2
$\begingroup$

I’m reading a presentation by Preacher, who gives the following level-1 and level-2 equations

Level 1

$y_{ij} = \beta_{0j} + \beta_{1j}x_{1ij} + \epsilon_{ij}$

Level 2

$\beta_{0j} = \gamma_{00} + \gamma_{01}w_{1j} + u_{0j}$
$\beta_{1j} = \gamma_{10} + \gamma_{11}w_{1j} + u_{1j}$

Preacher notes:

Even though it is not possible to use a level-1 variable as a predictor in a level-3 equation, it is possible for the level-3 intercept variance to be reduced by $x_{ij}$. We can explain level-3 variance with level-1 predictors. For example, differences among classes may be partially explained by considering a student-level variable.

I think the reference to level-3 may be a typo, and Preacher actually means level-2, because at this point in his presentation Preacher hasn’t yet introduced the concept of a third level.

Why can’t the level-1 predictor $x_{ij}$ be included in either of the Level 2 equations?

$\endgroup$

1 Answer 1

3
$\begingroup$

There's a very simple reason, which also immediately suggests the work-around.

A level-1 predictor, $x_{ij}$ can't be used in the level-2 equation because there are many different values of $x_{ij}$ for a single level-2 unit $j$. You can't use, say, individual income as predictor in a model for neighbourhood crime levels, because there are lots of different individual incomes for each neighbourhood.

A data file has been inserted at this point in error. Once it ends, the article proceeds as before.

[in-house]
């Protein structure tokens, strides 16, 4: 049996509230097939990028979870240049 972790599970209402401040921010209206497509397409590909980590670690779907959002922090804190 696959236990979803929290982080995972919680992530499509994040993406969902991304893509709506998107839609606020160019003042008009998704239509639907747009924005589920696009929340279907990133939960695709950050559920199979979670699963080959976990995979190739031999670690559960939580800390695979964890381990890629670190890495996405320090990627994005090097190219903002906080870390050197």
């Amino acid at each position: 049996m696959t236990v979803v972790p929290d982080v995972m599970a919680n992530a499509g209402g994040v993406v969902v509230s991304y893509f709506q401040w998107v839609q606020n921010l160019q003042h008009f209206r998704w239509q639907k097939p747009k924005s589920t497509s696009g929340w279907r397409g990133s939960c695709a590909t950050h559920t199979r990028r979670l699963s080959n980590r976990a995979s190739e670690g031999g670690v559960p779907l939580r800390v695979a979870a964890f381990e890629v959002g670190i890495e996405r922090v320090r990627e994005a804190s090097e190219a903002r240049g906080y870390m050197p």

What you can do is use a summary of the level-1 predictor. You could use average individual income or median individual income or median household income or income interquartile range or whatever else you want.

As an additional note: it's possible to expand your class of mixed models from the multilevel representation to the Laird-Ware representation. This gets rid of the distinction between levels from the computational/expressive viewpoint. It doesn't get rid of the fact that there are many ways a set of level-1 variables can be summarised as a level-2 variable -- that's a real problem (or opportunity), not a computational one. You still have to decide.

$\endgroup$

Your Answer

By clicking “Post Your Answer”, you agree to our terms of service and acknowledge you have read our privacy policy.

Not the answer you're looking for? Browse other questions tagged or ask your own question.